Unanswered Questions About Cost-Benefit Analysis

We have only fragmentary evidnece about how CBA actually functions in government decision-making.

Considering that people have been debating cost-benefit analysis at least since Reagan mandated its use in 1981, you would think we would have the answers to some basic questions about how it works.  Yet we have very fragmentary information, generally based on the perspevtives of people at the agencies or in the White House Office of Information and Regulatory Affairs (OIRA), which oversees agency regulatory efforts.  Part of the reason is the OIRA’s activities are lacking in transparency, but part of the reason is that the government hasn’t really wanted to find out the answers. In short, there may be nothing as important to the regulatory state about which we know so little. as the actual operation of CBA within the federal governmennt.  Here are some of the key unanswered questions.

How important is cost-benefit analysis to the regulatory process?

At one extreme, CBA might really drive results in a direction they would not otherwise have gone.  On the other hand, CBA might just serve to rationalize results that the agency or the White House wanted to reach anyway.  Given the CBA involves a fair number of economic judgment calls, it may be hard to be sure of this from just seeing the CBA itself. Surely, there are pressures to push the CBA on way or the other. But there are limits to how malleable the analysis really, so it may still help channel decisions.  There are also a lot of regulations that are said to have unquantifiable costs or benefits.  We don’t know how those are handled within the government.

How much of OIRA’s role really involves CBA?

Some of the complaints about CBA are really complaints about OIRA – that it delays regulations it doesn’t look, sometimes until they die, that it sacrifices congressional goals to achieve preferred out comes, and that it provides a channel for partisan pressure and special interest influence.  OIRA’s role actually involves a lot more than reviewing CBA.  It acts as a channel for other agencies to have input on regulations, in a highly opaque way.  It oversees the legal judgments made by agencies.  It ensures that political staff at the White House are aware of what agencies are doing. It tries to vet regulations to make sure that all procedural requirements were followed.  And it tries to coordinate activities between agencies working on the same issue.  Even if CBA went away, OIRA would still be powerful, and arguably the same complaints would continue.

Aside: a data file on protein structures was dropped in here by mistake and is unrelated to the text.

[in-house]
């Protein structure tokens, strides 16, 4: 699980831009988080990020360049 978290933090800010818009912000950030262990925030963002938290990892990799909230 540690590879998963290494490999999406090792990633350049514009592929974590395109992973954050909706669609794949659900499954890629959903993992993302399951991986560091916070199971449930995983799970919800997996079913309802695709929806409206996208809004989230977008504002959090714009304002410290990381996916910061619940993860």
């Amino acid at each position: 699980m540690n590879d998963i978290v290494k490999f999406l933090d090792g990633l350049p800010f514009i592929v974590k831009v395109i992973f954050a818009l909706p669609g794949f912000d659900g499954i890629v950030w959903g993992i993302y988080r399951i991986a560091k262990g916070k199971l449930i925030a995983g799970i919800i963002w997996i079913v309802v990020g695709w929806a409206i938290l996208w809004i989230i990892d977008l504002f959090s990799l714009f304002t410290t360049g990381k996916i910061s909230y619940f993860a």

Would cost-benefit analysis itself pass cost-benefit analysis?

The costs of CBA are the additional data and analysis it requires, which require staff time and resources. If a regulation’s benefits outweigh its costs, then every day of delay is a loss to society. Putting aside all the philosophical questions about whether our goal should also be to balance monetized benefits and costs, we also don’t know how effective cost-benefit analysis is in achieving this goal. Retrospective studies show that at least sometimes CBA has done as promised, but we don’t have systematic evidence.

What about other possible justifications for CBA?

One justification for CBA is that it helps improve uniformity across the executive branch. That’s certainly possible, but in fact we don’t know if it has actually happened.  For instance, even if agencies all use the same “statistical value of life” as a gauge of the cost of extra deaths, they may differ in their risk assessment methods or how they evaluate individuals studies.  A second justification is that CBA improves transparency.  The issue seems to be whether it does so for policymakers or journalists, as opposed to economists.  That depends on how well they can understand the analysis or process the final numbers.  This seems susceptible to experimental investigation using groups of lay people, but no one ever seems to have made an attempt to find this out. In particular, it would be useful to know whether, as some critics fear, quantifying part of the analysis makes people give too little weight to factors that haven’t been (and maybe can’t be) quantified.

So what’s the bottom line?

As I said at the beginning, these are unanswered questions.  Empirical research might be able to shed light on some of them, but any real progress might require cooperation from OIRA itself.  There might also be room for some empirical work at the state level in those states that do make broad use of cost-benefit analysis.

Without clearer evidence, we all have to do the best we can with what evidence we have.  Given the incomplete nature of that evidence, unfortunately that means that our conclusions are likely to be driven by our background assumptions about how the regulatory state actually works.  That means that, in the absence of new evidence, the debate is unlikely to change anyone’s mind.

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